Political parties are built in partisanship and partisanship is natural for humans. We seek out and align ourselves with others who share our views. Through them, we hone our ideas and gain courage from the knowledge that we are not alone in our beliefs. Partisanship gives breadth, depth and volume to our voice. In and of itself, partisanship is not only inevitable, it is healthy.
On the other hand, partisans have a penchant for denigrating those who think differently, often without considering the salient parts of opposing points of view. They seek the power to impose their views on those who don’t share them, while overlooking their own shortcomings. Communism and National Socialism showed these tendencies. Both had features that attracted broad public support throughout a national expanse and both degenerated into destructive forces because their partisans gained control of their governments.
The danger in Communism and National Socialism was not that they attracted partisan support; it was that the partisans gained control of government. In general, partisanship is healthy when it helps give voice to our views. It is destructive when it achieves power. All ideologies, whether of the right or the left, differ from Communism and National Socialism only in the extent to which their partisans are able to impose their biases on the public.
Partisanship is a vital part of society – provided it is always a voice and never a power. The danger is not in partisanship, it is in allowing partisans to control government.
The question, then, is how do we accommodate partisanship in our political infrastructure, without allowing parties to control the process?
The answer is by ensuring that people of differing points of view have an opportunity to discuss public issues among themselves, with a purpose. They must know that their decisions will affect the outcome of the political process.
We have long known that deliberation in small groups raises the knowledge level of the participants and their satisfaction with the results of their deliberations. We can use this knowledge to accommodate every partisan view.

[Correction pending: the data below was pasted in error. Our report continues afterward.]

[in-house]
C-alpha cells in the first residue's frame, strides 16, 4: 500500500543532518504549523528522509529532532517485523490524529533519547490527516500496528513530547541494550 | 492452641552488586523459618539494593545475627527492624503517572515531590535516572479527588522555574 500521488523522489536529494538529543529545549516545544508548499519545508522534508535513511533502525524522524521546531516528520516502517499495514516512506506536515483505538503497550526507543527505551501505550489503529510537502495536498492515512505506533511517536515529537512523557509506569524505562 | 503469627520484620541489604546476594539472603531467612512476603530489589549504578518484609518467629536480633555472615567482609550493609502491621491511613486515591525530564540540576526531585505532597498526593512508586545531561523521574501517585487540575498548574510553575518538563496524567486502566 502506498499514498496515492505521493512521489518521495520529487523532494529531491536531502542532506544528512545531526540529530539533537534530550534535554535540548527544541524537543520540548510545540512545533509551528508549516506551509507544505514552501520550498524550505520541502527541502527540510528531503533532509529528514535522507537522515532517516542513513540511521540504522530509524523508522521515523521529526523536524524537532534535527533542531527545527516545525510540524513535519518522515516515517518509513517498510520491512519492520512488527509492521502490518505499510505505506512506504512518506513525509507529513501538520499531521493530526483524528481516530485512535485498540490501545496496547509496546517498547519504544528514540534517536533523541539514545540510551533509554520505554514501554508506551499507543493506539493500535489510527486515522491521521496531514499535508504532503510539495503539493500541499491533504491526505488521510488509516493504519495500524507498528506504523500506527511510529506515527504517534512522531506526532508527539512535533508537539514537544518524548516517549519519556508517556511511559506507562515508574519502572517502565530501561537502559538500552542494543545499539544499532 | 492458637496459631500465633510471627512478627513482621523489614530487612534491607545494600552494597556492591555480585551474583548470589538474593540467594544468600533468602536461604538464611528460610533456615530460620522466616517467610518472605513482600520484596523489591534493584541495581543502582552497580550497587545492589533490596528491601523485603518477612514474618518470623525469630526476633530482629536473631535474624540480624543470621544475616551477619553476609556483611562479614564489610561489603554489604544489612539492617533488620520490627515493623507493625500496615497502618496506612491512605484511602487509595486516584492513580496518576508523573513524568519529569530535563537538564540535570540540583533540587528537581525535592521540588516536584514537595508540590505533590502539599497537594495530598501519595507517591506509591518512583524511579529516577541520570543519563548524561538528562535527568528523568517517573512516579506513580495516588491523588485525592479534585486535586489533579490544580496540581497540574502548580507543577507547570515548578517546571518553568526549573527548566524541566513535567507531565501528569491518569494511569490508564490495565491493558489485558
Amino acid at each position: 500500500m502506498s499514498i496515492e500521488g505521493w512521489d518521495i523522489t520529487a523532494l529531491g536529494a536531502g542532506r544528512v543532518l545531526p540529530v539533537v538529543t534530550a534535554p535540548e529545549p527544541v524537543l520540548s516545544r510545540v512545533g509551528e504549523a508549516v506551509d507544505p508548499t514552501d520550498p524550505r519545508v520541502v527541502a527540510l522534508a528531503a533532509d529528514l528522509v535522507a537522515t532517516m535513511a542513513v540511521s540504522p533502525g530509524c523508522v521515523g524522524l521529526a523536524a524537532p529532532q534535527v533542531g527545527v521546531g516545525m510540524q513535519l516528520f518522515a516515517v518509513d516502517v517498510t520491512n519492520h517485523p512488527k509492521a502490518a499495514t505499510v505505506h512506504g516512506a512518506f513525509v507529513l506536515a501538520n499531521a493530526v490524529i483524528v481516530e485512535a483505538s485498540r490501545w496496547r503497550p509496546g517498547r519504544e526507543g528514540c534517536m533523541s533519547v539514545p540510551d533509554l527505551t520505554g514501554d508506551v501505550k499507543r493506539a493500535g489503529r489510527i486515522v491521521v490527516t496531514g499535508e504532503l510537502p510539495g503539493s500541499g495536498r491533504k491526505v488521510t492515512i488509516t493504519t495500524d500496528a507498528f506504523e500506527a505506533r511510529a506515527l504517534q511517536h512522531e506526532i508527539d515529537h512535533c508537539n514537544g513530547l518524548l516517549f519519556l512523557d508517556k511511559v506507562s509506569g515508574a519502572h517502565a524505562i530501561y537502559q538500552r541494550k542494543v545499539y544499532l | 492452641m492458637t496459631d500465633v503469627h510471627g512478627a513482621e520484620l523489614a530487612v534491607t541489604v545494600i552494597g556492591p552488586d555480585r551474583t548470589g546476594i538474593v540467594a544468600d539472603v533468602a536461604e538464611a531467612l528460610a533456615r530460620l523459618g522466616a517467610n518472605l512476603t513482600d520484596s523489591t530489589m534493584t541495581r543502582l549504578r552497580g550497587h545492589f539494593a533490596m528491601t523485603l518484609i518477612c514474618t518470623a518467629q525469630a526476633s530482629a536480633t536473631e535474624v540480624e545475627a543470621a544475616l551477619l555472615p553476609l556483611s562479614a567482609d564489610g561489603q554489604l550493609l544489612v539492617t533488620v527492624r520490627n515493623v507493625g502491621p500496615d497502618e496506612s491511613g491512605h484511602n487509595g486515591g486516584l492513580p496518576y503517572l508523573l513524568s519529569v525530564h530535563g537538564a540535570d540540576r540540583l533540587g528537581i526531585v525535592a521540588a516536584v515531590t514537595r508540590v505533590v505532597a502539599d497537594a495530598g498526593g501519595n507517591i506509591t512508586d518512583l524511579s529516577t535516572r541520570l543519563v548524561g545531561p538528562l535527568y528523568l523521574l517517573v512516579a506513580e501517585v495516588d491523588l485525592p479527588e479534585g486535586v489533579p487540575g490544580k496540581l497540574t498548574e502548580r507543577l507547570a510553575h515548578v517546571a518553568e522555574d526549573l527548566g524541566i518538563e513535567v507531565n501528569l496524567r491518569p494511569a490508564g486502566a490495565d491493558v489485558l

When we divide the electorate into small groups, starting with neighbors, and invite them decide what issues must be addressed and who is best qualified to resolve them, we create an environment in which the people choose their leaders from among themselves. Repeating the process by arranging the chosen individuals in new groups quickly reduces the number of participants.
Random selection of group members will produce innumerable arrangements of gender, religion, race, and political persuasion. We cannot guess what the groups will discuss, but we know one thing with certainty: When a group advances one of its members, the members have agreed on the issues that most concern them and the person best able to address and resolve those issues.
When those chosen meet with the choices of other groups, they will discuss their concerns as well as those brought up by their new group-mates. In the course of the discussions, some issues will be judged to have greater effect on the community than others. The important thing, throughout the process, is not what issues the groups discuss, it is that individuals advance because their peers agree with them. The result is a political system built on agreement rather than confrontation.
Partisanship is a healthy part of society. We need to accommodate it in our political infrastructure by letting the people work out their differences in a way that benefits the entire community.